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Subset Selection and Regularization (Part 2)

This week Richard Willey from technical marketing will finish his two part presentation on subset selection and regularization.

In a recent posting, we examined how to use sequential feature selection to improve predictive accuracy when modeling wide data sets with highly correlated variables. This week, we're going to solve the same problems using regularization algorithms such as lasso, the elastic net, and ridge regression. Mathematically, these algorithms work by penalizing the size of the regression coefficients in the model.

Standard linear regression works by estimating a set of coefficients that minimize the sum of the squared error between the observed values and the fitted values from the model. Regularization techniques like ridge regression, lasso, and the elastic net introduce an additional term to this minimization problem.

  • Ridge regression identifies a set of regression coefficients that minimize the sum of the squared errors plus the sum of the squared regression coefficients multiplied by a weight parameter . can take any value between zero and one. A value of zero is equivalent to a standard linear regression. As increases in size, regression coefficients shrink towards zero.
  • Lasso minimizes the sum of the squared errors plus the sum of the absolute value of the regression coefficients.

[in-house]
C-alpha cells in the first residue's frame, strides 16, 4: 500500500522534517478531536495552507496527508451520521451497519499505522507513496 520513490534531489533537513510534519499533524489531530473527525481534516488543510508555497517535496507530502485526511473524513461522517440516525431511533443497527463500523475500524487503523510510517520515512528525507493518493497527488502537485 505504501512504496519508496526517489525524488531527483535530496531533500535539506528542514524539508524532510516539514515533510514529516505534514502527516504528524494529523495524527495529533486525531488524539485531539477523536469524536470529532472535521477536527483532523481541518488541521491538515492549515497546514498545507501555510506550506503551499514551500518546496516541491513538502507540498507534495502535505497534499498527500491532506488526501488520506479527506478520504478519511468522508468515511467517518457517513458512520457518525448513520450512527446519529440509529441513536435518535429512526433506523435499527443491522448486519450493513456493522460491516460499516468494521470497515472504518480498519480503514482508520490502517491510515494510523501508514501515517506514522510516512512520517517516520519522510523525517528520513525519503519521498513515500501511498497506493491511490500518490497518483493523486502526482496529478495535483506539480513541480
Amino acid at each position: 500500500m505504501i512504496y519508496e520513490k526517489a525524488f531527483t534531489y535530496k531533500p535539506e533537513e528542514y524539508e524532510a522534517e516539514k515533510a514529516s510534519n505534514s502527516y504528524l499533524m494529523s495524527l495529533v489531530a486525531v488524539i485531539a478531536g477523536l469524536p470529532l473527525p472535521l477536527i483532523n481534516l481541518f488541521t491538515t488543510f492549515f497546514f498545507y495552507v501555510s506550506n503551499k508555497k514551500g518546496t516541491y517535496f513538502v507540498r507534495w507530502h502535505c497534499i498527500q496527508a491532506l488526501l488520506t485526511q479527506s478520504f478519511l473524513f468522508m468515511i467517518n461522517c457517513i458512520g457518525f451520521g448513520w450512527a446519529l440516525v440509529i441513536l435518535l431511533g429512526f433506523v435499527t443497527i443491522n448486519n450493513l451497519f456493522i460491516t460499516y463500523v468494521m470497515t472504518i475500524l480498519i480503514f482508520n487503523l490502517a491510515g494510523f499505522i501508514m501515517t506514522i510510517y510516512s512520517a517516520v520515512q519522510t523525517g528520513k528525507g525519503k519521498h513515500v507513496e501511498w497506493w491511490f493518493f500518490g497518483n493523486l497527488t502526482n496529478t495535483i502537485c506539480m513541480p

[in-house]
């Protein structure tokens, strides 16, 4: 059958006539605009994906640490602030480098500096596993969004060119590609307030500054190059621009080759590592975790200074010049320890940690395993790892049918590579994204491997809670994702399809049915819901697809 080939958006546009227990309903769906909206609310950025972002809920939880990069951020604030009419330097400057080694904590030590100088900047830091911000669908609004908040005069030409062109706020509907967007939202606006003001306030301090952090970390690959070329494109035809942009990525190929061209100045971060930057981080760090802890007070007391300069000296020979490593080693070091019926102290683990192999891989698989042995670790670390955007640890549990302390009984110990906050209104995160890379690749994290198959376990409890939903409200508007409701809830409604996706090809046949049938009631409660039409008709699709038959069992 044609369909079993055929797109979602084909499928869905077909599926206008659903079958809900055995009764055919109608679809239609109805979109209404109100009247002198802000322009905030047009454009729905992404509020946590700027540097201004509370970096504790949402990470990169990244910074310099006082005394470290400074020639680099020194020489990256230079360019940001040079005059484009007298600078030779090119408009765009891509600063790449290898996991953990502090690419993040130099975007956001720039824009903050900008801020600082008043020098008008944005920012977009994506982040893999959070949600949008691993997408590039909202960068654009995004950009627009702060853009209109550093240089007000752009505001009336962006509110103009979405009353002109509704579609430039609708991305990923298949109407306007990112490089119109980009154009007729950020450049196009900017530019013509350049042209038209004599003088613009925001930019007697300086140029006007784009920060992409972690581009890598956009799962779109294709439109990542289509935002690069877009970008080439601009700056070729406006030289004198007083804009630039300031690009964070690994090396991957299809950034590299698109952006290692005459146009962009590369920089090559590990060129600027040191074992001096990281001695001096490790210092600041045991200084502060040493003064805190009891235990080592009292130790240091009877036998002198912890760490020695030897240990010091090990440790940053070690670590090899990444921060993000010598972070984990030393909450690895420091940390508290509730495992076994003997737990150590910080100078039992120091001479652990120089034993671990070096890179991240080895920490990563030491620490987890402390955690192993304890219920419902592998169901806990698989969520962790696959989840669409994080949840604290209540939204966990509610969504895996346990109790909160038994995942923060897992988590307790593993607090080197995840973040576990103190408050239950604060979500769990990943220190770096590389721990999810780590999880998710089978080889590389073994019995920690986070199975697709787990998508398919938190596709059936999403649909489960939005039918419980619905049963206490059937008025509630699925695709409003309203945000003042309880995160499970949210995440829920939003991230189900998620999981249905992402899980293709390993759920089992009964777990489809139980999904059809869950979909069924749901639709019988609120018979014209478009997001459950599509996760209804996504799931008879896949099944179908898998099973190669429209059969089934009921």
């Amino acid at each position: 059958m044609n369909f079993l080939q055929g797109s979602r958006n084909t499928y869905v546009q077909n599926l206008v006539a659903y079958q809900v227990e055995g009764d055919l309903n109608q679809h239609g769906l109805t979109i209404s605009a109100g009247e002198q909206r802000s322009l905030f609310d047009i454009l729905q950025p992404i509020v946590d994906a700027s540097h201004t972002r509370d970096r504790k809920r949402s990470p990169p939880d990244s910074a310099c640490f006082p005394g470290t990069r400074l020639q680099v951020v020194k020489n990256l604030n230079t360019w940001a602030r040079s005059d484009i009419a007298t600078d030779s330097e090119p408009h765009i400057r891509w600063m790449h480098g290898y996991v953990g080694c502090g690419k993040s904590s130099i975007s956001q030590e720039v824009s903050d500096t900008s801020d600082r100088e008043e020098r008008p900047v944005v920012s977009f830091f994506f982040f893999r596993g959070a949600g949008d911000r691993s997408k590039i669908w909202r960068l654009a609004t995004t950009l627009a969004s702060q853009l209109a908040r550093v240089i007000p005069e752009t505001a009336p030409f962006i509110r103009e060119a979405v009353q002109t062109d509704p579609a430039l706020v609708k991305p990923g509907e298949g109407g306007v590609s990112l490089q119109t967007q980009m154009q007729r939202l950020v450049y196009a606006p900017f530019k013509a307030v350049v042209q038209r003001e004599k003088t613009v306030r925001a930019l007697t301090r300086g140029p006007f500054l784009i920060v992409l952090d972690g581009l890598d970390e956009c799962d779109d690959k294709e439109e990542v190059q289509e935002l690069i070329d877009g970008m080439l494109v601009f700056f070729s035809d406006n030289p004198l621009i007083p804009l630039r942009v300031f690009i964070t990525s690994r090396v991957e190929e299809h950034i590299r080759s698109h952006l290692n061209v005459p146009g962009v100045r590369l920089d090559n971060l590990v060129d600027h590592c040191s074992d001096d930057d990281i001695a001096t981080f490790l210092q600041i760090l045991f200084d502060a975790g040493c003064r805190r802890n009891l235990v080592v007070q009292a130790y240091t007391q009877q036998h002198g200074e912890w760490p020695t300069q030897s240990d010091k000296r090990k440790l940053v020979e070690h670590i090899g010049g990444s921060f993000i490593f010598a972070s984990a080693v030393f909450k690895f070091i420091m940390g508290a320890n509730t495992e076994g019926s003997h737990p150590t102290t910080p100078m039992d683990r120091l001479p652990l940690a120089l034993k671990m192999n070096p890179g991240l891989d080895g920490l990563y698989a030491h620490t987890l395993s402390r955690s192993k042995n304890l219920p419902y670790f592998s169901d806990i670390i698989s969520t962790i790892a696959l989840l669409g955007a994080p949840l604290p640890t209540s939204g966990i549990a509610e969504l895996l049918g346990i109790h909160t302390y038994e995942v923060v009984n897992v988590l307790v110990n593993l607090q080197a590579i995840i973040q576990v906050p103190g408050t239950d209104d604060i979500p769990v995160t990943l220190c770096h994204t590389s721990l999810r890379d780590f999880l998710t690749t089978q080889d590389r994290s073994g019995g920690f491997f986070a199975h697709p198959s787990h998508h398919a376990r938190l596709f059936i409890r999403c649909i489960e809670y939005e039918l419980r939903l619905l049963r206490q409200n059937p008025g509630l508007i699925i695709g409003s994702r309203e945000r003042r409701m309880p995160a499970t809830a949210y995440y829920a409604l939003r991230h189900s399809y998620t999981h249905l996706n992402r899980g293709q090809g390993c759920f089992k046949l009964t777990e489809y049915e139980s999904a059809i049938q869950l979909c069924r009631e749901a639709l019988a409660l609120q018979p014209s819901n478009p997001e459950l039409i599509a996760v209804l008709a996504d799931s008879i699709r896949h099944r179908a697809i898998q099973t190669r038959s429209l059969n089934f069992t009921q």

• The elastic net is a weighted average of the lasso and the ridge solutions.

The introduction of this additional term forces the regression coefficients towards zero generating a simpler model with greater predictive accuracy.

Let's see regularization in action by using lasso to solve the same problem we looked at last week.


Recreate Data Set 1 from the Previous Post

clear all
mu = [0 0 0 0 0 0 0 0];
i = 1:8;
matrix = abs(bsxfun(@minus,i',i));
covariance = repmat(.5,8,8).^matrix;
X = mvnrnd(mu, covariance, 20);
Beta = [3; 1.5; 0; 0; 2; 0; 0; 0];
ds = dataset(Beta);
Y = X * Beta + 3 * randn(20,1);
b = regress(Y,X);
ds.Linear = b;

Use Lasso to Fit the Model

The syntax for the lasso command is very similar to that used by linear regression. In this line of code, I am going estimate a set of coefficients B that models Y as a function of X. To avoid over fitting, I'm going to apply five-fold cross validation.

[B Stats] = lasso(X,Y, 'CV', 5);

When we perform a linear regression, we generate a single set of regression coefficients. By default lasso will create 100 different models. Each model was estimated using a slightly larger . All of the model coefficients are stored in array B. The rest of the information about the model is stored in a structure named Stats.

Let's look at the first five sets of coefficients inside of B. As you traverse the rows you can see that as increases, the value model coefficients are usually shrinking towards zero.

       3.9147       3.9146       3.9145       3.9143       3.9142
      0.13502      0.13498      0.13494      0.13488      0.13482
      0.85283      0.85273      0.85262      0.85247      0.85232
     -0.92775     -0.92723      -0.9267       -0.926     -0.92525
       3.9415       3.9409       3.9404       3.9397       3.9389
      -2.2945       -2.294      -2.2936       -2.293      -2.2924
       1.3566       1.3567       1.3568       1.3569       1.3571
     -0.14796     -0.14803      -0.1481     -0.14821     -0.14833
         Intercept: [1x100 double]
            Lambda: [1x100 double]
             Alpha: 1
                DF: [1x100 double]